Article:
The Board's policy on informed consent is that a participant in a clinical research study must consent themselves in order to participate in the research study. As a general rule, surrogate consent is not allowed. The Board may allow surrogate consent, provided that the principal investigator demonstrates, in advance, to the satisfaction of the Board that all of the following requirements will be met. Principal investigators desiring to utilize surrogate consent in a research study must provide sufficient information below to demonstrate to the Board's satisfaction that all of the following requirements will be met, and must certify by signing this application that they will comply with all Board requirements for the use of surrogate consent.
1. The clinical investigation cannot practicably be carried out without surrogate consent because
· The subjects will not be able to give their informed consent as a result of their medical condition; and
· There is no reasonable way to identify prospectively the individuals likely to become eligible for participation in the clinical investigation.
2. There is available no alternative method of approved or generally recognized therapy that provides a demonstrated greater likelihood of successfully treating the patient's medical condition.
3. The potential risks from participation in the clinical investigation are reasonable in relation to the potential benefits from participation in the clinical investigation.
4. Fully informed consent will be obtained from a legally authorized representative or surrogate in accordance with these IRB requirements.
· Substituted judgment standard (the surrogate providing consent must attempt to make the decision that the research subject would have made regarding participation in the research study)
· Order of choice of surrogate (as required by Alabama Code §22-8A-1 et seq. (1975, as amended))
· Certification by surrogate (as required by Alabama Code §22-8A-1 et seq. (1975, as amended))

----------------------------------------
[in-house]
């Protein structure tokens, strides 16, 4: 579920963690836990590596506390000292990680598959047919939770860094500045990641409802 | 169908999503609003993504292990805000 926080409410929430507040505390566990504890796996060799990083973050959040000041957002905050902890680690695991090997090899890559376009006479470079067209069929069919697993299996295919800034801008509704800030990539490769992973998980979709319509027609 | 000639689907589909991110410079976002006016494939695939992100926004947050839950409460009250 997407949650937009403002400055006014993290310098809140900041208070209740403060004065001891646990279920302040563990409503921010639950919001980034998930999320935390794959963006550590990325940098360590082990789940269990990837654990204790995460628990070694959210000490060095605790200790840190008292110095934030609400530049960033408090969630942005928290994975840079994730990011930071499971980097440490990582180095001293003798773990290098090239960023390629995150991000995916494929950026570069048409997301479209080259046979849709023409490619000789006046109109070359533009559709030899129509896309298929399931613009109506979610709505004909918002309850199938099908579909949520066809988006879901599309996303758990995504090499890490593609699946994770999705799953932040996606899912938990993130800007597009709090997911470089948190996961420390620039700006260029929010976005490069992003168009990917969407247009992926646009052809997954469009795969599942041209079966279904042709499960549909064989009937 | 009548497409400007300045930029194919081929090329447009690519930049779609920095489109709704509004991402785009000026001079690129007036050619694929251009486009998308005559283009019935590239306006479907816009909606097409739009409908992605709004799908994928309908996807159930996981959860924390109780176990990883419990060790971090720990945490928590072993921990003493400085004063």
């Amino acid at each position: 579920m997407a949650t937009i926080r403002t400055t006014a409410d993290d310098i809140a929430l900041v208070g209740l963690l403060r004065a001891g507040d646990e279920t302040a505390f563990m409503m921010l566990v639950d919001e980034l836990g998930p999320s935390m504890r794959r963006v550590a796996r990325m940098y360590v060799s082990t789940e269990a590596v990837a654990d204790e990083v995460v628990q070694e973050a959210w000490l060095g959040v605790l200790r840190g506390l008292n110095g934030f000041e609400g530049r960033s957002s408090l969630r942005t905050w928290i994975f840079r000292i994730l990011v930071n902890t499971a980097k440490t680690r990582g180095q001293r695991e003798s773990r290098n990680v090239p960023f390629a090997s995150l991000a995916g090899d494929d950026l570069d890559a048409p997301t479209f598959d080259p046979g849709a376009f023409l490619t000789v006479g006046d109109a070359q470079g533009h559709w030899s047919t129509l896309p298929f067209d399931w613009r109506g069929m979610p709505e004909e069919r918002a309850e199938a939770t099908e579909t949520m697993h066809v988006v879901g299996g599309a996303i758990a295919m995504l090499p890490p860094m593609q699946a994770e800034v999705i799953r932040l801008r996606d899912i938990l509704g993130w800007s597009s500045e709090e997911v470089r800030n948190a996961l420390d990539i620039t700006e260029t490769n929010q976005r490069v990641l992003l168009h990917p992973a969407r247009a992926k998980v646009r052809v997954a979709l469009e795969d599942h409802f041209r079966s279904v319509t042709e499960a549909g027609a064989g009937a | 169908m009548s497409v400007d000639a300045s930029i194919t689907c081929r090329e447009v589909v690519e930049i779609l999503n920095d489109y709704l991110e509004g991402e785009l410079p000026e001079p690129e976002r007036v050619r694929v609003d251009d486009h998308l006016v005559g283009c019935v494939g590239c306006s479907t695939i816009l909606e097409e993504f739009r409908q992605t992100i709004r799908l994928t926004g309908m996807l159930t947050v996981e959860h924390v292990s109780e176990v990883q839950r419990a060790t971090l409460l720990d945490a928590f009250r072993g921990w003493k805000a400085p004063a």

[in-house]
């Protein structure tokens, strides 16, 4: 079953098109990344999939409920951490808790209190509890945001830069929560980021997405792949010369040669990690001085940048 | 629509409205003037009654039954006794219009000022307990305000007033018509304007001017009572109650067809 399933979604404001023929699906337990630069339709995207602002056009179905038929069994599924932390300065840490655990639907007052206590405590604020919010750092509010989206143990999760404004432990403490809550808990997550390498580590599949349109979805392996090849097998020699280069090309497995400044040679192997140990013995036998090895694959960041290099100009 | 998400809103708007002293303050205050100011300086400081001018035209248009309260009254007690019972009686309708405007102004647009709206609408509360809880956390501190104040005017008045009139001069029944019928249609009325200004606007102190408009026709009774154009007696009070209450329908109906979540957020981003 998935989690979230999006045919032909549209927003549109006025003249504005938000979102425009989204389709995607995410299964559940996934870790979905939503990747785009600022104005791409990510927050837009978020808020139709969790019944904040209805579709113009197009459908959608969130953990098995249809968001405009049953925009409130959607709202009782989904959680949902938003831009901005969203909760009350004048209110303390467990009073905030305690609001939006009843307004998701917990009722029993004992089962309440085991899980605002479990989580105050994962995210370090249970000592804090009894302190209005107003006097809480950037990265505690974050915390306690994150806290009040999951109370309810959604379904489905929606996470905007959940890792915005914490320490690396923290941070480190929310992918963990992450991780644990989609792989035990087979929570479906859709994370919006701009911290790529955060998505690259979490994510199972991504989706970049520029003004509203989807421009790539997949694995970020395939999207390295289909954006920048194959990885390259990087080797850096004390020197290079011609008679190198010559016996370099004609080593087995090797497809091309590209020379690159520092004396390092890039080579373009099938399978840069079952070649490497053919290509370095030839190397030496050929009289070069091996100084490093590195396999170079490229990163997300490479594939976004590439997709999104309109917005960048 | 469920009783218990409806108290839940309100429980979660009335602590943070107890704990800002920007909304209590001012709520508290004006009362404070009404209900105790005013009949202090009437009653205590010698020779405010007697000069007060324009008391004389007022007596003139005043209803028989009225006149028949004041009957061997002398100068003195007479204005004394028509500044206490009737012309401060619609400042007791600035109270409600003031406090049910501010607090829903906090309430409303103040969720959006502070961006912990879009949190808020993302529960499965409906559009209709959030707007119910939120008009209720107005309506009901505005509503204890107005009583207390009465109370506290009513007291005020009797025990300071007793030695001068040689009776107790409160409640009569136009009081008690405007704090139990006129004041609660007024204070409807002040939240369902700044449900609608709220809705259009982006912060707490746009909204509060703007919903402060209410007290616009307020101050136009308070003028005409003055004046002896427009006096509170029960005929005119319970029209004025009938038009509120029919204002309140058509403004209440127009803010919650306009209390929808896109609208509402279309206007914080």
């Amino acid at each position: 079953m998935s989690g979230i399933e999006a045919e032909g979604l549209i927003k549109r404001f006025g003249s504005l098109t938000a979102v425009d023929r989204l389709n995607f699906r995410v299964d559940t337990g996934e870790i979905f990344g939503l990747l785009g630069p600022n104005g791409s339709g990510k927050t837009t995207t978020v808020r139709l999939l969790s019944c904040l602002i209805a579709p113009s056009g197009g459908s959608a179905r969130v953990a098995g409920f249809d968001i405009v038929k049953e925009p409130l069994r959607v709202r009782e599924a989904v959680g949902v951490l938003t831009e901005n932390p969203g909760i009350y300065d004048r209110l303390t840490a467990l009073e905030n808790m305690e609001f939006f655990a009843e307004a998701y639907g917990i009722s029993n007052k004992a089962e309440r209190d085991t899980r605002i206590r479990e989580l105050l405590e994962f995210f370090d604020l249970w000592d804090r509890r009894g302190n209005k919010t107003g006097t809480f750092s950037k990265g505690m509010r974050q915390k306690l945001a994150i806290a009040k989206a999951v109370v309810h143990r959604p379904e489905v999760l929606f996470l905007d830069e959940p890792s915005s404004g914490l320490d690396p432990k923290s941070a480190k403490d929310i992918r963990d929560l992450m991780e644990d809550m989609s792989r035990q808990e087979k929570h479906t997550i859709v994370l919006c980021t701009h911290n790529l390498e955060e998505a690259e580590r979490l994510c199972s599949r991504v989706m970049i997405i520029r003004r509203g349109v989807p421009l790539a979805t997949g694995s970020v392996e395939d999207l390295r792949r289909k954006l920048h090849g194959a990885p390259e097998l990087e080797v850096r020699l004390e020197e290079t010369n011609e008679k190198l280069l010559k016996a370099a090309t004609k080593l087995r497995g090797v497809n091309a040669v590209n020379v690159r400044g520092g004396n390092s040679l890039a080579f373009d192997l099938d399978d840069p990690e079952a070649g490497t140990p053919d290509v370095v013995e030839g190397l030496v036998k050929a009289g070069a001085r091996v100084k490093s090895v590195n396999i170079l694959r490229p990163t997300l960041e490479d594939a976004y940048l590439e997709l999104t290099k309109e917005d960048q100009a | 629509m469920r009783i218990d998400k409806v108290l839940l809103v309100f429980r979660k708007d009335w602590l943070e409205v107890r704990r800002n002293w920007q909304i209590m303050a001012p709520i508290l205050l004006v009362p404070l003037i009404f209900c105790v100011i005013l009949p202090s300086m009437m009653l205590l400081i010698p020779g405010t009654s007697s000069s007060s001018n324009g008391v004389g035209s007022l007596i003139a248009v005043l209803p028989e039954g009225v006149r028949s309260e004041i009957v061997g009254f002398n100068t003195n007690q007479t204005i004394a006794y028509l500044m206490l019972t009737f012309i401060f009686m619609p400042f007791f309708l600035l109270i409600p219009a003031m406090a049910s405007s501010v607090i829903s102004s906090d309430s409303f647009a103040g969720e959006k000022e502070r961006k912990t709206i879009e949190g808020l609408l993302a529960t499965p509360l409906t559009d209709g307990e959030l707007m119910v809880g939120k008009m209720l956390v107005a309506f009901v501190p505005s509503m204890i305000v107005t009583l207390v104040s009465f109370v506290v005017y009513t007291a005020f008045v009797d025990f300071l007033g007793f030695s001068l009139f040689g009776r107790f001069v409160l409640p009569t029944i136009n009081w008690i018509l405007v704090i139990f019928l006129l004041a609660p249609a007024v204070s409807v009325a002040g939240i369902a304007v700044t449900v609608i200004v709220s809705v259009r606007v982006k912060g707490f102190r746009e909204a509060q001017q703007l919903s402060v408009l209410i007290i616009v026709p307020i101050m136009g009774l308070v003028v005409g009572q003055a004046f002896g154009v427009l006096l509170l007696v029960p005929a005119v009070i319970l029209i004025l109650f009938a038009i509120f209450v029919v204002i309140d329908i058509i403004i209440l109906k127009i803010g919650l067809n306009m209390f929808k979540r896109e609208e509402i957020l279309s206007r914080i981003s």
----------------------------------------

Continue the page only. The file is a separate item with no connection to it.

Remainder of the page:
5. The clinical investigation will be regularly monitored by an independent Data, Safety & Monitoring Board, which is operated in accordance with IRB requirements and provides copies of its regular reports to the IRB.
6. If at any time during the clinical investigation, the research subject becomes competent, informed consent will be obtained from the research subject as soon as possible.
TRANSLATION OF CONSENT
Federal regulations require that informed consent documentation be presented in language understandable, (including appropriate language and reading level) to the prospective subject. The Federal regulations recommend 5th through 7th grade reading level.
Investigators seeking to include subjects speaking languages other than English, (including foreign languages, sign language and Braille), or subjects who cannot read, are urged to contact the Institutional Review Board for guidance.
PURPOSE OF A RESEARCH AUDIT:
To preserve subject welfare and integrity of research data, various internal and external entities may request access to a Principal Investigator's study records for purposes of conducting an audit. Audits may be conducted for cause (i.e., to investigate an allegation) or for quality control/improvement purposes
Examples of internal entities that may audit research records are the Institutional Review Board and the Brookwood Baptist Health Quality Management and Risk Management. Examples of external entities that may audit research records are the U.S. Food and Drug Administration, the Office for Institutional Protections and corporate sponsors of research (such as pharmaceutical companies).
Any time an audit of study records is conducted by an entity other than the Institutional Review Board, it is the responsibility of the Principal Investigator to inform the Institutional Review Board promptly. If the Principal Investigator is given notice of an audit by an external entity, the Institutional Review Board may send a (mutually agreed upon) representative to observe proceedings of any audit which may occur. Finally, the written report of any audit findings for a Brookwood Baptist Health study must be forwarded to the Institutional Review Board for their records.
Documentation is an integral and important component of conducting research with human subjects. From the first draft of a protocol through to the completion of a study, much that occurs is dependent on the consistency, accuracy and accountability of the study's accumulated documentation, (e.g., correspondence between the Investigator and the Institutional Review Board, a study sponsor, a funding agency, regulatory agencies; various reports including case report forms, personal and/or medical information on subjects, etc.)